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With: Paulina Garc�a, Sergio Hern�ndez, Diego Fontecilla, Fabiola Zamora, Luz Jim�nez, Alejandro Goic, Liliana Garc�a, Coca Guazzini, Hugo Moraga
Written by: Sebasti�n Lelio, Gonzalo Maza
Directed by: Sebasti�n Lelio
MPAA Rating: R for sexual content, some graphic nudity, drug use and language
Language: Spanish, with English subtitles
Running Time: 110
Date: 01/24/2014

Gloria (2013)

3 1/2 Stars (out of 4)

You Don't Have to Answer

By Jeffrey M. Anderson

Every so often a filmmaker attempts to make a film about regular people. It's sometimes a joke, as in Sullivan's Travels (1941), but often it can result in a film that really touches people, such as the Oscar-winning Marty (1955). The new Gloria, an import from Chile, is one of those films.

Paulina García, primarily known for her television and stage work, stars as Gloria. She's perhaps slightly past middle age, and divorced, but living her life. She goes to various classes; in one the students lay on each other's bellies and laugh. And she goes out drinking and dancing, where she's not afraid to lock eyes with silver-haired gentlemen across the room.

One such gentlemen is the likewise divorced Rodolfo (Sergio Hernández), who runs a paint-gun park and is trying to change his life, but is still very much under the control of his ex-wife and his two, grown, demanding daughters. Gloria and Rodolfo fall into a sexual relationship, and the movie does not shy away from the sex acts of people past their forties. They both want it; why hide it?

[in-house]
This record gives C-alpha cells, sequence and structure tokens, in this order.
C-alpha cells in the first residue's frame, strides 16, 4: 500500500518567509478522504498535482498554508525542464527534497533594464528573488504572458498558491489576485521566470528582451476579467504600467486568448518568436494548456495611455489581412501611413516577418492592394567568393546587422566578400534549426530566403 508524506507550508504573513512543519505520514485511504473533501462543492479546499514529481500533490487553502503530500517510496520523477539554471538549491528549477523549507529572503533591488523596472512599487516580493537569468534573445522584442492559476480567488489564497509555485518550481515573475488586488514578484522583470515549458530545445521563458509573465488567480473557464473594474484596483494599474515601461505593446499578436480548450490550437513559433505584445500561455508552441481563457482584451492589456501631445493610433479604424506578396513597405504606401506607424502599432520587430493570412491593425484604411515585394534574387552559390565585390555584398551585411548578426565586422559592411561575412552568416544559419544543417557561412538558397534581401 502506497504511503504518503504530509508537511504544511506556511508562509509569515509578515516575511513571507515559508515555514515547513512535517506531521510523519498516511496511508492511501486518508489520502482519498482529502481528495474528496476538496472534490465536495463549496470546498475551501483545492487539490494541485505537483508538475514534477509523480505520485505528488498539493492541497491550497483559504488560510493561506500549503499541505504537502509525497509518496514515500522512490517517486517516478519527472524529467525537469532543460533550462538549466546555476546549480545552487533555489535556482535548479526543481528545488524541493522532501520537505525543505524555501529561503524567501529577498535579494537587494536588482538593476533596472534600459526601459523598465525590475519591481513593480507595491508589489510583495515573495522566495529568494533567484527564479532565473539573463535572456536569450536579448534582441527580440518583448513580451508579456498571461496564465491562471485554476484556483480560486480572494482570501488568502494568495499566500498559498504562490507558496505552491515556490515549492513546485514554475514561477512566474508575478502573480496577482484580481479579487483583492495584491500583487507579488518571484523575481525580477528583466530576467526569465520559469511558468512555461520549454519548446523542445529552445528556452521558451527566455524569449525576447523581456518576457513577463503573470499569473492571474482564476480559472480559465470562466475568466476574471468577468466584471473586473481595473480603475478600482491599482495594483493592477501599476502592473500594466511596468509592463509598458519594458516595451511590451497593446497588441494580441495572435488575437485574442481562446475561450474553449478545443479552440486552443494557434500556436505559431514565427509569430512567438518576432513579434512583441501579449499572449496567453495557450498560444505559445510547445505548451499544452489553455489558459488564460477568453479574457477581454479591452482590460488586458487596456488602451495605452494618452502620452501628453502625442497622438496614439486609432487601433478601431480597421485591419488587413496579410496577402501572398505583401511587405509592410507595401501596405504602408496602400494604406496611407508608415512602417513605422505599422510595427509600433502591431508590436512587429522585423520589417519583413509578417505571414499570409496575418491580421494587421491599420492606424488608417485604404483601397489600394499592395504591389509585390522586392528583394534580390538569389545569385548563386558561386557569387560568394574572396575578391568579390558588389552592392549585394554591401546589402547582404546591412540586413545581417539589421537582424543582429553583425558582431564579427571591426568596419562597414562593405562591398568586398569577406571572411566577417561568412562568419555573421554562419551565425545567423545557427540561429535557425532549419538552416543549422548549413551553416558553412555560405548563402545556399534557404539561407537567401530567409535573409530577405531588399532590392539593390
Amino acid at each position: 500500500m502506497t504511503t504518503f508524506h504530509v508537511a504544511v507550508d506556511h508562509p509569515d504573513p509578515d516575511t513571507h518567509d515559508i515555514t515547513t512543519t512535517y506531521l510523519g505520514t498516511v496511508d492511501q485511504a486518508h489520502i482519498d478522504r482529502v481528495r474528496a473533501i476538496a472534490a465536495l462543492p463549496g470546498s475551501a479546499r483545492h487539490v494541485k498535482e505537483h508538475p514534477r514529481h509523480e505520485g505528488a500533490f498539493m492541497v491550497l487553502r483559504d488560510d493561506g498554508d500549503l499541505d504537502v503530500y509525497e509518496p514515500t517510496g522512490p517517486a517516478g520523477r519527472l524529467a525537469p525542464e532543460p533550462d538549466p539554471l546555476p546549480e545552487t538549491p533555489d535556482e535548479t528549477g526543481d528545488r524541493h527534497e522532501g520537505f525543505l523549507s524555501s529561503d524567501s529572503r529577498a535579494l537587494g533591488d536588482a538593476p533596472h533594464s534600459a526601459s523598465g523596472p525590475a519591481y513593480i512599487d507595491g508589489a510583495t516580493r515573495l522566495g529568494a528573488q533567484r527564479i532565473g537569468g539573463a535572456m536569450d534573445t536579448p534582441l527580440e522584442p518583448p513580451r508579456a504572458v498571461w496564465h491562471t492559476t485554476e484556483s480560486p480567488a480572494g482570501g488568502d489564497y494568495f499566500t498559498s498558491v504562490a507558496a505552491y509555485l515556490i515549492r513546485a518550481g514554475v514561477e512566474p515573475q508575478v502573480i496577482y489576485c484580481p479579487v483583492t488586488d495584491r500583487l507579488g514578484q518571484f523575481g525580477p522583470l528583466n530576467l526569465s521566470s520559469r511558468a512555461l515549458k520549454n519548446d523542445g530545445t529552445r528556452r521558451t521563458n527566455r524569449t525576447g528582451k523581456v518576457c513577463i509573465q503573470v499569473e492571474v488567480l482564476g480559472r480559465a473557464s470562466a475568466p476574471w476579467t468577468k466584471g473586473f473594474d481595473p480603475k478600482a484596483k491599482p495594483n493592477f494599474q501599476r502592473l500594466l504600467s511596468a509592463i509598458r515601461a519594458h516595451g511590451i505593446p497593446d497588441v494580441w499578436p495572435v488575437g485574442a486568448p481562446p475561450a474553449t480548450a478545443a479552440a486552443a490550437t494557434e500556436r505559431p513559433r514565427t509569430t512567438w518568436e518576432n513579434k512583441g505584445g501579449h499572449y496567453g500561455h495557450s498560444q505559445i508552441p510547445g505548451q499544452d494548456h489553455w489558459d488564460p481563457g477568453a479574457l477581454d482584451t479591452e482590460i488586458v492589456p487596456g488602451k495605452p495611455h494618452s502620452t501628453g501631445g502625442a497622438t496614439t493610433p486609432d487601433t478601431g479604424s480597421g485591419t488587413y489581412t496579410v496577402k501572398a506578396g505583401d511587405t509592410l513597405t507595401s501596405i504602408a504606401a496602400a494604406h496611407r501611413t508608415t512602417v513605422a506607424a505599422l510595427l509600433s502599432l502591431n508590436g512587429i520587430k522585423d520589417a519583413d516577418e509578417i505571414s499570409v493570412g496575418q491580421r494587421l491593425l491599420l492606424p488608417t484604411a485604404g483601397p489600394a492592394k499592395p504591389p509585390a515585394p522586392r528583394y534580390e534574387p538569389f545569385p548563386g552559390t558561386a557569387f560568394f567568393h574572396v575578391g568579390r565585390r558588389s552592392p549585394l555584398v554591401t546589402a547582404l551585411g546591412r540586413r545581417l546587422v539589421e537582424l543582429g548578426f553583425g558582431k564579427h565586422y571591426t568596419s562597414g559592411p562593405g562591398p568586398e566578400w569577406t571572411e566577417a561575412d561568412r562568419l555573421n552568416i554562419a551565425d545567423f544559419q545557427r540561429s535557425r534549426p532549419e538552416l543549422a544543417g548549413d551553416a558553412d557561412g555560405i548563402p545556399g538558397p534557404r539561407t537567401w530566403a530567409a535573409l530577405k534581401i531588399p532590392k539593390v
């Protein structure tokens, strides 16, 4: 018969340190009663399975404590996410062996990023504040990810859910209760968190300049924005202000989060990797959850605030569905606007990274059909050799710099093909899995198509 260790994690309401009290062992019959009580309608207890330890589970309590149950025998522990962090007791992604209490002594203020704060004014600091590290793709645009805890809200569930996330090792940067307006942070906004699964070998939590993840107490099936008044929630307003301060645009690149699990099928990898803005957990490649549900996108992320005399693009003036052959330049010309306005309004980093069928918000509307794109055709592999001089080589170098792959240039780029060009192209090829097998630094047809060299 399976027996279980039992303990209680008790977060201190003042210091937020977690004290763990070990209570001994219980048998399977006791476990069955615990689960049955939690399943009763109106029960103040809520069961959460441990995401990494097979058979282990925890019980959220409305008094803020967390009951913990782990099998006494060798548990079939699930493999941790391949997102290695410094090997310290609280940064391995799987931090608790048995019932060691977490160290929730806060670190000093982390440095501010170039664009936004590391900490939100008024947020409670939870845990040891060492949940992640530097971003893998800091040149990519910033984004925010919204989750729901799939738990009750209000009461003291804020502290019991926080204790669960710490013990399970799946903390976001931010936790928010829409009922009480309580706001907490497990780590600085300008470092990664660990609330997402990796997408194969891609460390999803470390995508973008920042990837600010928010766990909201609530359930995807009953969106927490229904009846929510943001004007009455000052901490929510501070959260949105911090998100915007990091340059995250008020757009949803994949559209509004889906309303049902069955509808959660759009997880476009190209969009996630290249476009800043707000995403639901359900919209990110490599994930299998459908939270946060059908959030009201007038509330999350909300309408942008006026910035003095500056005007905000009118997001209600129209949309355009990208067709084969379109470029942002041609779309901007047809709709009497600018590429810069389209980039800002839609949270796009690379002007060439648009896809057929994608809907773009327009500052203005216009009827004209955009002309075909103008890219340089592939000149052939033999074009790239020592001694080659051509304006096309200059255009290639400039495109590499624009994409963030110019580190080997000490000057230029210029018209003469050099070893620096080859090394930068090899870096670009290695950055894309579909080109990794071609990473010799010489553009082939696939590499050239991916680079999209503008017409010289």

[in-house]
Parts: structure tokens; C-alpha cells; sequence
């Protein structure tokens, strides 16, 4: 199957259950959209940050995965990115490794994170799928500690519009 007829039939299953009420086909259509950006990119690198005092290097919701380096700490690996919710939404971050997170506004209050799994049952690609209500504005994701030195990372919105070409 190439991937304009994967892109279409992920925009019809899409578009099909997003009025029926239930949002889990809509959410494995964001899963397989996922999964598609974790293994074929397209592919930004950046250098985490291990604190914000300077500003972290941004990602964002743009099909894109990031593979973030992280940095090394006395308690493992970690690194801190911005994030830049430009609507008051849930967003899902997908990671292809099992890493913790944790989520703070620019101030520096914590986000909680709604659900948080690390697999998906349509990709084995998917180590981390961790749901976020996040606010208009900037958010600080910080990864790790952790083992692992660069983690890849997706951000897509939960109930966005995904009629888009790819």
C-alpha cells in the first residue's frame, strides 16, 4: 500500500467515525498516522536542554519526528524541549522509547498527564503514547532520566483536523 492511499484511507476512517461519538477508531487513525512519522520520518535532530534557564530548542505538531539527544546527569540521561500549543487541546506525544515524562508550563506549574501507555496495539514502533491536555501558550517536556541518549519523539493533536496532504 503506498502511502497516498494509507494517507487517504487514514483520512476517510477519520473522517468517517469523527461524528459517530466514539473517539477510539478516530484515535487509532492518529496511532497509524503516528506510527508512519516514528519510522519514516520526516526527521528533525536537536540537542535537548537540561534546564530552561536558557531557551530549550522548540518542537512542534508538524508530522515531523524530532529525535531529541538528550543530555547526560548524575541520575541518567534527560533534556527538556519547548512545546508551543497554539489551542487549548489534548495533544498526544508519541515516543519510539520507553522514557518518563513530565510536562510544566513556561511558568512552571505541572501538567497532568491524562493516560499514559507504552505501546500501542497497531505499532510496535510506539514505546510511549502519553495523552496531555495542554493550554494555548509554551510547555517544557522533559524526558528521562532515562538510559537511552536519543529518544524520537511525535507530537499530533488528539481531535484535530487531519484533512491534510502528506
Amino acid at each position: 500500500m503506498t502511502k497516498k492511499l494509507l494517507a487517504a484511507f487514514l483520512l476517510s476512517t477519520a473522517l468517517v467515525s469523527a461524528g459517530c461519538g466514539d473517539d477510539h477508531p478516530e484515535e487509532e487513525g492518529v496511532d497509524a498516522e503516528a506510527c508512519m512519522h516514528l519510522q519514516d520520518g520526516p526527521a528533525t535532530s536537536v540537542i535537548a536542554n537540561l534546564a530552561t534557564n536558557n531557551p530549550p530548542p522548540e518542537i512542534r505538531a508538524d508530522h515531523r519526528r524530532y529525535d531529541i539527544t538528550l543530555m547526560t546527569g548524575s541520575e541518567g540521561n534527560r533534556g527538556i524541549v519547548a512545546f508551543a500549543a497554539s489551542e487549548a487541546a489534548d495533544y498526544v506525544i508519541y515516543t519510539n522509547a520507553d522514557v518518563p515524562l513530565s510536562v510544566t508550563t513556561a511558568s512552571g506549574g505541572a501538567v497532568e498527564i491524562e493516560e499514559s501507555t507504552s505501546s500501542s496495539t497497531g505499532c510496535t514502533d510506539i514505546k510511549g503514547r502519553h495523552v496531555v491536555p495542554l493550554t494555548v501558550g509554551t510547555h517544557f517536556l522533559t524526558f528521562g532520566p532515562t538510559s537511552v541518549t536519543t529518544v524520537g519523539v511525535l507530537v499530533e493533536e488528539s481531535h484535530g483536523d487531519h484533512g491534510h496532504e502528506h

When Gloria takes Rodolfo to a birthday party with her entire family, he suddenly disappears, later claiming that she wasn't giving him enough attention. She gives him a second chance and they take a weekend getaway together. Unfortunately, old habits die hard, and Gloria is left alone. She goes drinking and winds up in the arms of a stranger.

Written and directed by Sebastián Lelio, Gloria is not so much about plot developments or any kind of spiritual or emotional growth for Gloria, but simply her life itself. We briefly see her at work, some monotonous office job, trying to phone her absent children. We see her at home, dealing with a screaming upstairs neighbor (like voices in her head), as well as a mysterious hairless cat that makes itself at home in Gloria's apartment (Gloria is revulsed by the creature and can barely touch it).

Obviously, this is a one-woman show, and an extraordinary part for an actress, and Paulina García fulfills it 100%. Her Gloria is a woman not entirely self-aware. Her hair and clothes aren't quite right, but most of all it's her weird glasses that don't seem to fit her face. They make her seem sometimes silly, but sometimes soulful, as if they revealed something about her that she didn't want to reveal.

The movie has a wonderful ending as Gloria attends a wedding. She seems too burned out to dance, but when the DJ plays a Spanish version of the 1982 Laura Branigan pop song "Gloria" her very spirit seems to come to life, as if everything and everyone were revolving around her, if only for a moment. Gloria gets to celebrate, not because she has transcended anything, but because she keeps trying.

Note: the movie was submitted to the Academy for Best Foreign Language Film, but was overlooked in favor of several less interesting candidates.

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